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The Brothers and Sisters of Italy poised for power: The Irish Times is worried

On the eve of tomorrow’s Italian general election, the President of the EU Commission Ursula von der Leyen declared that she had “tools” to deal with Italy going in a “difficult direction” – presumably if the result was against the wishes of the left liberal regime in Brussels.


Of course it is not the first time in the past year that the Commission, with the support of a motley alliance in the Parliament that includes everyone from clapped out Brussels place holders and hacks through Pollyanna Green naifs to unreconstructed Stalinists who are part of the far left GUE/NGL group to which Sinn Féin belongs, have tried to dictate the outcome of the election in a member state.

The Vice-President of the Fratelli Deputies, Fabio Ramelli, reminded von der Leyen that she is supposed to represent all of the citizens of Europe and that it is not her business to be questioning democratic elections in any of the member states. This concept appears to have been lost among our own elite and aspirant elite.

The EU invested huge propaganda resources along with leftist NGOs in attempting to defeat the PiS candidate in the Polish Presidential election, and last April tried to do similar against the Hungarian Fidesz party. Both soft-Wokey attempted coups were unsuccessful and both parties won comfortably.

Now, with the Fratelli d’Italia – Brothers of Italy – poised to emerge as the largest party and its leader Giorgia Meloni looking likely to become Prime Minister in a government of the right, the Commission has basically told Italians that it they do elect such a government and it implements the platform upon which they will have been elected that Italy may well face the same sort of hostility that has led to the threat of sanctions against Hungary and Poland.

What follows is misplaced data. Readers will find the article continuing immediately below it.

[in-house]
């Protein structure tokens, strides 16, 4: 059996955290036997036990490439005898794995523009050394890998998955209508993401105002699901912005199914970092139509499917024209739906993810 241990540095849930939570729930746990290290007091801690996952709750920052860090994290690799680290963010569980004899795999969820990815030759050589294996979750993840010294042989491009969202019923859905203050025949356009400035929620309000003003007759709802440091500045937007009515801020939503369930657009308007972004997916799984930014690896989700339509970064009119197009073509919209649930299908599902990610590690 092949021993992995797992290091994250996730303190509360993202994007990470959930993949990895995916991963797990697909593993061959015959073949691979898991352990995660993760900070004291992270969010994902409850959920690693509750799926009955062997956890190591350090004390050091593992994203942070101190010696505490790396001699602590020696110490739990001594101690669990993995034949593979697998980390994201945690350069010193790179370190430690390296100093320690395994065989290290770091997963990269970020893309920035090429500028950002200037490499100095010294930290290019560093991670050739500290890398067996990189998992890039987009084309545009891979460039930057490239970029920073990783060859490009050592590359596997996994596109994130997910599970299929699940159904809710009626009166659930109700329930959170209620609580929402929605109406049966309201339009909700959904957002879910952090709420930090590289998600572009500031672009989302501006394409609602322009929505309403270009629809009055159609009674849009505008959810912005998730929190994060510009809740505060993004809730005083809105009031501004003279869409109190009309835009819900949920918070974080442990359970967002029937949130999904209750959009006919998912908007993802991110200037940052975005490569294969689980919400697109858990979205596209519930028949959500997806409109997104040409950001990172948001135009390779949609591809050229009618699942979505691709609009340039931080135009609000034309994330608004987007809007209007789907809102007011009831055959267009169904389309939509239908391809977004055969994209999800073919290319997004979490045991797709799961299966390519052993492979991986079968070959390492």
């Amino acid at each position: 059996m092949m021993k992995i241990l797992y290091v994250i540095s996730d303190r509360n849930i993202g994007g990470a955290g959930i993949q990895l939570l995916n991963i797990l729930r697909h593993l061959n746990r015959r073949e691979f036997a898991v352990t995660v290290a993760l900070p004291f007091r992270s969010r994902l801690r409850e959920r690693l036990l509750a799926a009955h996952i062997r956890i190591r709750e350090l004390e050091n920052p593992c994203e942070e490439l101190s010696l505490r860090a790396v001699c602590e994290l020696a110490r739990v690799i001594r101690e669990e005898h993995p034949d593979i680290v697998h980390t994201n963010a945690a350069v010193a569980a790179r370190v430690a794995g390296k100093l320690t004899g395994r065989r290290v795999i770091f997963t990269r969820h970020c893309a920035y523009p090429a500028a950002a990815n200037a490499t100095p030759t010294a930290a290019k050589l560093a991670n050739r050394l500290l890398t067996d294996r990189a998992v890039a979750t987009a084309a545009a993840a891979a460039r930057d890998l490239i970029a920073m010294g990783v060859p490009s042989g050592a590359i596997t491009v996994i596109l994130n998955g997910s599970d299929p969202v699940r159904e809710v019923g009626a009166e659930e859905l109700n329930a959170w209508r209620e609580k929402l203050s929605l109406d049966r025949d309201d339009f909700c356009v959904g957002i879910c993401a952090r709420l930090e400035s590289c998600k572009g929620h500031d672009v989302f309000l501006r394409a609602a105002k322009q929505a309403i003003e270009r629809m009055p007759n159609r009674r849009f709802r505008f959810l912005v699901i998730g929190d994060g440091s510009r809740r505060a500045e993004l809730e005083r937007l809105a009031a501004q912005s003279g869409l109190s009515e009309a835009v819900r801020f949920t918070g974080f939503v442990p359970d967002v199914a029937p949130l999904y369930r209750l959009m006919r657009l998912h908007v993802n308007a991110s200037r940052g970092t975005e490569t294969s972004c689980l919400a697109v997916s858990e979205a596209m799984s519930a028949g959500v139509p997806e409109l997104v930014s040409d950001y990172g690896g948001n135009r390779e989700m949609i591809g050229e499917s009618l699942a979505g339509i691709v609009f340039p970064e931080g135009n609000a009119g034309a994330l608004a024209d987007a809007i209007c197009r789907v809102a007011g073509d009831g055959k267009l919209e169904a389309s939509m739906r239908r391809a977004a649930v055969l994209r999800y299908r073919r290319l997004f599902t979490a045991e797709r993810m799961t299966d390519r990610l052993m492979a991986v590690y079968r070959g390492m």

All polls to date have shown that F d’I have risen steadily over the past year to just over 25% in the last polls that were allowed to be published on September 9. Along with the other parties of the right, a Meloni led coalition would have a comfortable majority.

One of the most interesting aspects of the Italian election from an Irish perspective, well from my perspective at least, is that the main left liberal party is one which would comfortably accommodate every single one of the parties in Leinster House – with the exception of Aontú, because of its opposition to abortion, and People Before Profit/Solidarity because they would most likely be part of the extreme left coalition – in one party.

That party, the Partito Democratico is comprised of factions of all of the old corrupt Italian parties from the former Christian Democrats of the centre right to the once mighty and ultra Stalinist Communist Party of Italy with factions of the former Socialist and Liberal parties thrown in. However, the main component is the former left which had seemed to successfully entice the soft underbelly of the centre right into an acceptance of what the Communist Party would have once derided as “bourgeois liberalism” before it realised that socialism was a beaten docket.

One can only look forward to the day when the Leinster House parties are all formally, rather than informally as at present, part of the same organisation bobbing about the 20% level in polls and elections.